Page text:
6. (6) Several dictionaries note that an ‘exchange’ or a ‘stock exchange’ could be closed, meaning that only members are allowed to trade on it.11 One dictionary notes that ‘futures exchanges’, like ‘stock exchanges’, are membership organizations.12

  7. (7) Several dictionaries note that an ‘exchange’ or a ‘stock exchange’ organizes trade on a regular basis.13

  8. (p.323) (8) Several dictionaries mention that a ‘stock exchange’ centralizes trading in securities.14

  9. (9) One dictionary says an ‘exchange’ ensures fairness of the pricing or auction process.15

  10. (10) One dictionary says an ‘exchange’ provides fast price disclosure.16

  11. (11) Several of the dictionaries say that an ‘exchange’ provides safe settlement, delivery, and clearing.17

  12. (12) Several of the dictionaries say that an ‘exchange’ provides liquidity.18

  13. (13) Several dictionaries refer to a ‘futures exchange’ as being an institution for providing a regulated market for trading in futures contracts.19

  14. (14) Several of the dictionaries refer to an ‘exchange’ and a ‘stock exchange’ as a market.20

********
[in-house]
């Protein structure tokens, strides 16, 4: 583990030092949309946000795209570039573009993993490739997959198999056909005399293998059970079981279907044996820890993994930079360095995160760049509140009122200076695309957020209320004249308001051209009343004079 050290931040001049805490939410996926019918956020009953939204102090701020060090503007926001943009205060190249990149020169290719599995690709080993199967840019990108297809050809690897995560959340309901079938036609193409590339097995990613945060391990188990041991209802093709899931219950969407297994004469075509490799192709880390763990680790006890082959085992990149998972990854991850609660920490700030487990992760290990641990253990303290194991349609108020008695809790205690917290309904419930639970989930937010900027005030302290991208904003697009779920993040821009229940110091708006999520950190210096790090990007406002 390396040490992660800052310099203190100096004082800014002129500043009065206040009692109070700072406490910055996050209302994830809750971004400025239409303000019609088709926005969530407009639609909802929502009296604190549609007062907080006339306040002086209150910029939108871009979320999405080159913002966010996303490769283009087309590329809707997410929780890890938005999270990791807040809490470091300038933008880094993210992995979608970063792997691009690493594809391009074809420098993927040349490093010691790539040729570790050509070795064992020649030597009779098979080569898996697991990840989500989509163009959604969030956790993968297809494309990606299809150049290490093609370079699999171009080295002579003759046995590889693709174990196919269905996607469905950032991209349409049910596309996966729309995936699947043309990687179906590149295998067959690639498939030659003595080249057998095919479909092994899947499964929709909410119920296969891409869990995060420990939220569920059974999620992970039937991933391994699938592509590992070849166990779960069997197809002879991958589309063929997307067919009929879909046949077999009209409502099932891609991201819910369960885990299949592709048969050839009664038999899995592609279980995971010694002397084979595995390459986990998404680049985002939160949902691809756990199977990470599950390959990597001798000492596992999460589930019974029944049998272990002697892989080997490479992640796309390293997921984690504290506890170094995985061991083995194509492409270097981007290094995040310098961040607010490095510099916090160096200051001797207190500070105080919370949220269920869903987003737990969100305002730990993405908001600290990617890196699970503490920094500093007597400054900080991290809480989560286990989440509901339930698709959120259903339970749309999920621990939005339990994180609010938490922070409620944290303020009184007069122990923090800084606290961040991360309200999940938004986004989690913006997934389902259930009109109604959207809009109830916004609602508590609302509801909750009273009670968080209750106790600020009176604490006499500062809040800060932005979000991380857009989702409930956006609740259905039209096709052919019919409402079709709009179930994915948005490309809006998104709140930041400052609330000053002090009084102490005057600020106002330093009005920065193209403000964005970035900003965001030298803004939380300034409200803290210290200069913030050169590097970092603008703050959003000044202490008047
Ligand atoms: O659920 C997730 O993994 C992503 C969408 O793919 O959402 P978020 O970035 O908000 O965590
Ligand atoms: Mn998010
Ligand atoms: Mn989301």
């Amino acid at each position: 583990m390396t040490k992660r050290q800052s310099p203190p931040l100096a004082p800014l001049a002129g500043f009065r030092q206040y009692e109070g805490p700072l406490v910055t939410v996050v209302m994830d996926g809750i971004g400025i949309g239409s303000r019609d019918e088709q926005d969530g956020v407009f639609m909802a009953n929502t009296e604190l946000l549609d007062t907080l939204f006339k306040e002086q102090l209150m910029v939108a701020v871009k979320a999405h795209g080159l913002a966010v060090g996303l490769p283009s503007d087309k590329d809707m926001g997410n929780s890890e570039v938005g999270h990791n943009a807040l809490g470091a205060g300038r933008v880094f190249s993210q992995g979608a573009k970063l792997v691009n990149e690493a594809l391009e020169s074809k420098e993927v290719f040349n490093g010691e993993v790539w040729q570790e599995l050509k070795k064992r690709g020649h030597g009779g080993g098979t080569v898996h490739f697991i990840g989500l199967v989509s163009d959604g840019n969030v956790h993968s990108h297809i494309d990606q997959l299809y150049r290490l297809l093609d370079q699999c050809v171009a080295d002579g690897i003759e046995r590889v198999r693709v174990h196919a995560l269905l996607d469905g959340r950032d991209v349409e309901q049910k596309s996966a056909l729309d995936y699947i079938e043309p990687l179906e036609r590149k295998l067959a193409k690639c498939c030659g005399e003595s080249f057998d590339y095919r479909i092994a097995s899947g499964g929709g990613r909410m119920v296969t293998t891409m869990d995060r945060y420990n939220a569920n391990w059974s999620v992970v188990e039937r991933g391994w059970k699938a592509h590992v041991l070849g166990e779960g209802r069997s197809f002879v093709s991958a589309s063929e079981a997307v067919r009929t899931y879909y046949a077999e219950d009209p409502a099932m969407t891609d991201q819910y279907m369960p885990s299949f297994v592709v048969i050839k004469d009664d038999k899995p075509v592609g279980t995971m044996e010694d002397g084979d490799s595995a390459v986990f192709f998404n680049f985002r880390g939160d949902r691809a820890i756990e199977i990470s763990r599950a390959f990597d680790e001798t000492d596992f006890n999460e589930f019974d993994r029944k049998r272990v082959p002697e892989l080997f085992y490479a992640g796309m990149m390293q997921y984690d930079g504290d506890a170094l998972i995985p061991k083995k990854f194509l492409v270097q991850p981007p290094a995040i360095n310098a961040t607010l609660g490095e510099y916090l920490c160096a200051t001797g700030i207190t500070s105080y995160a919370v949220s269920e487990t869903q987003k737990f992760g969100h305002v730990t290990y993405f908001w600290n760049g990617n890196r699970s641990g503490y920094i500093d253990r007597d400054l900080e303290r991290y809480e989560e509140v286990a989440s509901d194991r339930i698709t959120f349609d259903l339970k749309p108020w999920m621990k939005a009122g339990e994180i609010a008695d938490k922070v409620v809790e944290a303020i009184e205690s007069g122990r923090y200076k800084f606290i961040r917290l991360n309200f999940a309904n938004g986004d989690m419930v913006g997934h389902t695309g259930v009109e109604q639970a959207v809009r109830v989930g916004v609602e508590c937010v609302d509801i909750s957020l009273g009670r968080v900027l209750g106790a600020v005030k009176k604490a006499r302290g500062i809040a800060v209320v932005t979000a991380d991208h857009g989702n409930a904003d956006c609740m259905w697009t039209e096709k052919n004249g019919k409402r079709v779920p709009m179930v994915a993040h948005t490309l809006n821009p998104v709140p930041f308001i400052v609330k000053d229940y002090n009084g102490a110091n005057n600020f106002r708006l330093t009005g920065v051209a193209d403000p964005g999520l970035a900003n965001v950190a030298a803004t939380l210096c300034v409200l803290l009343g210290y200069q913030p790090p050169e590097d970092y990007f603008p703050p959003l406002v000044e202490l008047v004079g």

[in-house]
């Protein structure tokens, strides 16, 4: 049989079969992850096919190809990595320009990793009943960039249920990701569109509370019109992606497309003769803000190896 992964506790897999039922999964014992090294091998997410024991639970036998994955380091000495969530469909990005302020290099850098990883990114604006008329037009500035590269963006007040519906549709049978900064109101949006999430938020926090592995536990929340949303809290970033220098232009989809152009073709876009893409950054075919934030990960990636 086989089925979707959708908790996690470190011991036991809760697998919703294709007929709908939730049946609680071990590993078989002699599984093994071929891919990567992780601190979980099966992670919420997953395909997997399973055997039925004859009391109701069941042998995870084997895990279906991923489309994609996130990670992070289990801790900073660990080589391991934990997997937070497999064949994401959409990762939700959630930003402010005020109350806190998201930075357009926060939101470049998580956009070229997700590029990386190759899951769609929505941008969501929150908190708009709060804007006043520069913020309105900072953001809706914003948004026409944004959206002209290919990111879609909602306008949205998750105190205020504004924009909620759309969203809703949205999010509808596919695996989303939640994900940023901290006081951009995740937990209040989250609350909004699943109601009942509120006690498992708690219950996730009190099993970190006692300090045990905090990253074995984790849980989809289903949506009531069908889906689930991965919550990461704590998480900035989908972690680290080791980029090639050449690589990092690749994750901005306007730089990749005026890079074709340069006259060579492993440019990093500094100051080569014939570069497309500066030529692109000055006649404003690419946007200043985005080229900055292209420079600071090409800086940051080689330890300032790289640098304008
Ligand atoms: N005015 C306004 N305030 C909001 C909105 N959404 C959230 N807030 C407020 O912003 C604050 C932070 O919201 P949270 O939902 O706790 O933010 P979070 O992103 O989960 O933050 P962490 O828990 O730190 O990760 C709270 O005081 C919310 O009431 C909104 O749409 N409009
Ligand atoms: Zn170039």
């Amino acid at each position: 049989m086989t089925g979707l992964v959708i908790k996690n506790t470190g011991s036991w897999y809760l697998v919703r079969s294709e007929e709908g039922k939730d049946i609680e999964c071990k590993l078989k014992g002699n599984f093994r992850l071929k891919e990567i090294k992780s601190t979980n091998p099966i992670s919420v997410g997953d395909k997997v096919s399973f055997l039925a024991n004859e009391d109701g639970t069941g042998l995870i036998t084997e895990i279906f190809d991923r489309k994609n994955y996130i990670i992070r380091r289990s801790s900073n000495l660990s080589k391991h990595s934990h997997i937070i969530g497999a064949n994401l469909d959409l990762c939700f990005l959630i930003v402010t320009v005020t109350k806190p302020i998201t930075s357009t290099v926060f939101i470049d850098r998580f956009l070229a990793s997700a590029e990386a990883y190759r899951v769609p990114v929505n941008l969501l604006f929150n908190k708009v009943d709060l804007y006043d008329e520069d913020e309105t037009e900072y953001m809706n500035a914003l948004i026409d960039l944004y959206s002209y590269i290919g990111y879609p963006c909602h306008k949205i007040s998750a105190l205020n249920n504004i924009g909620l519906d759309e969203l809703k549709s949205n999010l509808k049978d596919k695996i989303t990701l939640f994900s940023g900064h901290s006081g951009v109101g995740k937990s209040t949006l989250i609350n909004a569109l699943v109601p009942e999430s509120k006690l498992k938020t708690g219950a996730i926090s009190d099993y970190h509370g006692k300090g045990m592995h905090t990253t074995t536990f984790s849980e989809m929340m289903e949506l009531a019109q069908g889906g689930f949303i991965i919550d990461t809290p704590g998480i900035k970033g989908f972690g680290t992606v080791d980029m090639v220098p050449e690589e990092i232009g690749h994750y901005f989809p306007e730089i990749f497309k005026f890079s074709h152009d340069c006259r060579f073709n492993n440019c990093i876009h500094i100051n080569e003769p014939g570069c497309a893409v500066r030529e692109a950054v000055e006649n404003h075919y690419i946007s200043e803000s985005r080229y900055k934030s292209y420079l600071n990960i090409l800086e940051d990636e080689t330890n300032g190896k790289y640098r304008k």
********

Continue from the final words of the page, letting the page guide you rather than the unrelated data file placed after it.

15. (15) Many of the dictionaries define a ‘market’ as a physical location for trading.21

  16. (16) One dictionary specifically states, however, that a ‘market’ should not be thought of as a locality, but rather as buying and selling.22 Many of the other dictionaries also identify a ‘market’ as buying or selling, as a medium for exchanges between buyers and sellers, or as the process of transacting.23

  17. (17) One dictionary refers to a ‘market’ as those who participate in trading.24

  18. (18) Several dictionaries refer to a ‘market’ as being an exchange or a stock exchange.25

Notes:

(1.) There were very few entries specifically under ‘futures exchange’.

(2.) The four general dictionaries are the Macdonald, Chambers Twentieth Century Dictionary [CTCD] (1978), the Oxford English Dictionary [OED] (1975), Stein, (p.355) the Random House College Dictionary [RHCD] (1979), and Grove Webster's Third New International Dictionary [WTNID] (1961). The specialist finance and economics dictionaries are Collin (1996), Corben (1997), D'Andrea (1996), Economist Books (1994), Mahony (1997), Moles and Terry (1997), Rutherford (1995), Webber (1994), and Woelfel (1994). Dates are not put in subsequent references.

(3.) WTNID, CTCD, and RHCD.

(4.) OED and RHCD.

(5.) OED and WTNID.

(6.) Corben, Collin, D'Andrea, Economist, Mahony, Moles and Terry, and Rutherford.

(7.) Collin, Mahony, Moles and Terry, and Woelfel.

(8.) D'Andrea, Moles and Terry, Woelfel.

(9.) Moles and Terry.

(10.) Economist, Mahony, Moles and Terry, and Rutherford.

(11.) D'Andrea, Moles and Terry.

(12.) Woelfel.

(13.) D'Andrea and Rutherford.

(14.) Woelfel, and Moles and Terry.

(15.) Moles and Terry.

(16.) Mahony.

(17.) Mahony, and Moles and Terry.

(18.) Mahony, and Moles and Terry.

(19.) Collin, Mahony, and Moles and Terry.

(20.) Collin and Rutherford.

(21.) Collin, D'Andrea, Moles and Terry, and Rutherford.

(22.) Woelfel.

(23.) Moles and Terry, and Rutherford.

(24.) Moles and Terry.

(25.) Moles and Terry.